Into the past

Dear Mom,

Been thinking about you a lot the past couple of days. Oh who am I kidding, I am always thinking about you, but it has felt really sad this week for some reason. I’ve broken down a couple of times. I’m not sure why, it’s not like this week is an anniversary of something. It could just be that I don’t have a lot of opportunity to break down, and so it just builds up and every once in a while it comes out, whether it’s an appropriate time or not. Or maybe, it’s the fact that it’s Halloween, and then All Saints Day and All Souls Day. People once believed that the eve of Halloween was the day when the realm of the spirit world was open and the ghosts of loved ones could come visit. El Dia de los muertos is based on that idea. Could it be that there is something to that, that this time of year, this year where the leaves are dying and the Earth is going into hibernation, has a psychological element to it?

Who knows.

In any case, I often think about how, of the many things that really wreck me about your passing, one of them is not being able to ask you how old I was when I did such-and-such a thing, or how it was for you, or how it was for me, etc. Potty training, for example. I’d love to ask you how old I was when I potty trained, whether it was easy, whether it dragged on. These are the sort of things that I doubt Dad would remember, I don’t think dads really retain that kind of information.

But then yesterday I dropped Daughter off at a little friend’s house so she could have a play date while the nanny watched them, and I went to a cafe for a hot chocolate and to write a bit in my journal. It was raining out, but a very weird rain. Only a few clouds, a big rainbow in the sky, and the rain floated down so lightly, rather than in big thuds, that I wondered briefly if it wasn’t snow.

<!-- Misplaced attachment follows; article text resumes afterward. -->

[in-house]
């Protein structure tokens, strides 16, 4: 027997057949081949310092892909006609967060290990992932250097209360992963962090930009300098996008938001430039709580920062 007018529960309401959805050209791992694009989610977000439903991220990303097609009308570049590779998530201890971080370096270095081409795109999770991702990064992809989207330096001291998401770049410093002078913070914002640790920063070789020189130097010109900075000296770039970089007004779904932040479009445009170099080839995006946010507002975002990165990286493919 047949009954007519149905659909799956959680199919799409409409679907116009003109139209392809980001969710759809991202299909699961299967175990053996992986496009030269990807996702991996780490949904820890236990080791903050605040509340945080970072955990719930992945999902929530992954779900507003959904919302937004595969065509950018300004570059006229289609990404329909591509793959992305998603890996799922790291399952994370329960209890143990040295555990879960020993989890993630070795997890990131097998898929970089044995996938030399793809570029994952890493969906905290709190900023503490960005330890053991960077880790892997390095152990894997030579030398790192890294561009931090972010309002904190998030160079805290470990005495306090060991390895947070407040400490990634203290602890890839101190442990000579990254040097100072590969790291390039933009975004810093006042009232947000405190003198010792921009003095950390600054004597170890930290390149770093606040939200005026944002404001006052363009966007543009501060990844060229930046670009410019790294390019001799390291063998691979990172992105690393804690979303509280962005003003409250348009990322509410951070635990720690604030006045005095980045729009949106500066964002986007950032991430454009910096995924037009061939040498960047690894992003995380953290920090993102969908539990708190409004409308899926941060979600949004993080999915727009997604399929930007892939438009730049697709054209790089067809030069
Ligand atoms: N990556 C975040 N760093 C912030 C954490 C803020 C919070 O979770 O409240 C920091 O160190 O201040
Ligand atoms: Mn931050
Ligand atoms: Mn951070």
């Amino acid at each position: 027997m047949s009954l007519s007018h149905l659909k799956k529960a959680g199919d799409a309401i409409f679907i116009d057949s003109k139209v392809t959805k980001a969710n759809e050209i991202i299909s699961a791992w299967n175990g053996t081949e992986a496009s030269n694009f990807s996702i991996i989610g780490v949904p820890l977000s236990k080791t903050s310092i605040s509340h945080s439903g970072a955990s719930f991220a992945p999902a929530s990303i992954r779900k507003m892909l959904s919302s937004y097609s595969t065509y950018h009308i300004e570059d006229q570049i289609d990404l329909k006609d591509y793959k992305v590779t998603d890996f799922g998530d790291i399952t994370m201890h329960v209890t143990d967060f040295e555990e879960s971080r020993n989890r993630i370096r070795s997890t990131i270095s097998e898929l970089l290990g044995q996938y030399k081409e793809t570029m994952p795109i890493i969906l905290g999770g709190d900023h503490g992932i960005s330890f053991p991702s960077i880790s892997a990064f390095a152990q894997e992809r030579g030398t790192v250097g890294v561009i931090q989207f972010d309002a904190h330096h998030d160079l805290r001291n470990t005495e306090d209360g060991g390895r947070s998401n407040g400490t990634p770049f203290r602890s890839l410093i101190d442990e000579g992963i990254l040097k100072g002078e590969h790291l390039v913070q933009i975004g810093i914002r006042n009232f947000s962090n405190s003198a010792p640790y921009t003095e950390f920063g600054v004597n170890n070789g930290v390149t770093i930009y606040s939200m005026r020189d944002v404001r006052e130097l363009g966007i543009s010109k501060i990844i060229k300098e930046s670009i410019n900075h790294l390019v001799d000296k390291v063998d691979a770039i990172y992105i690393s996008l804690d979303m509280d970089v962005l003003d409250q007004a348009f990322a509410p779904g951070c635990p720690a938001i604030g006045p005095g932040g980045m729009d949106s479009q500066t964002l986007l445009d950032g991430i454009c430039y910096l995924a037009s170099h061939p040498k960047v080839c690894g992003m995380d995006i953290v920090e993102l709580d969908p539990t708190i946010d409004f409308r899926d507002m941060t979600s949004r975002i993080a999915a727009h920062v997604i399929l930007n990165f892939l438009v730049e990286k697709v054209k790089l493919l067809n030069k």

I started to write you a letter in my journal about all this, and then suddenly, it hit me. Maybe it was even you who gave me the answer.

You’d kept journals about me while I was growing up, over my milestones. I even remember reading some of them when I was about ten years old, talking about my younger years. I remember it made me a bit uncomfortable at the time, but Mom, just think, if I could find those, if you saved them…

…they could give me the answers I seek.

I’m not getting my hopes up. I know that I have a box of your journals back in California that Dad is holding onto for me, for the next time I visit, but I don’t know if they are your own journals, or the ones about me. It’s possible the ones about me are gone. I will just have to see when I go back to California the next time.

I also never thought I would read your journals. I thought it wasn’t fair to you. Maybe you wrote somethings that you didn’t mean, out of anger, when I was a difficult eighth grader for example. I thought it would maybe be nice for my children to read them one day, if the paper lasted that long. But now, it looks like I’m going to have to flip through them, just to see.

And I will step back into the past with them.


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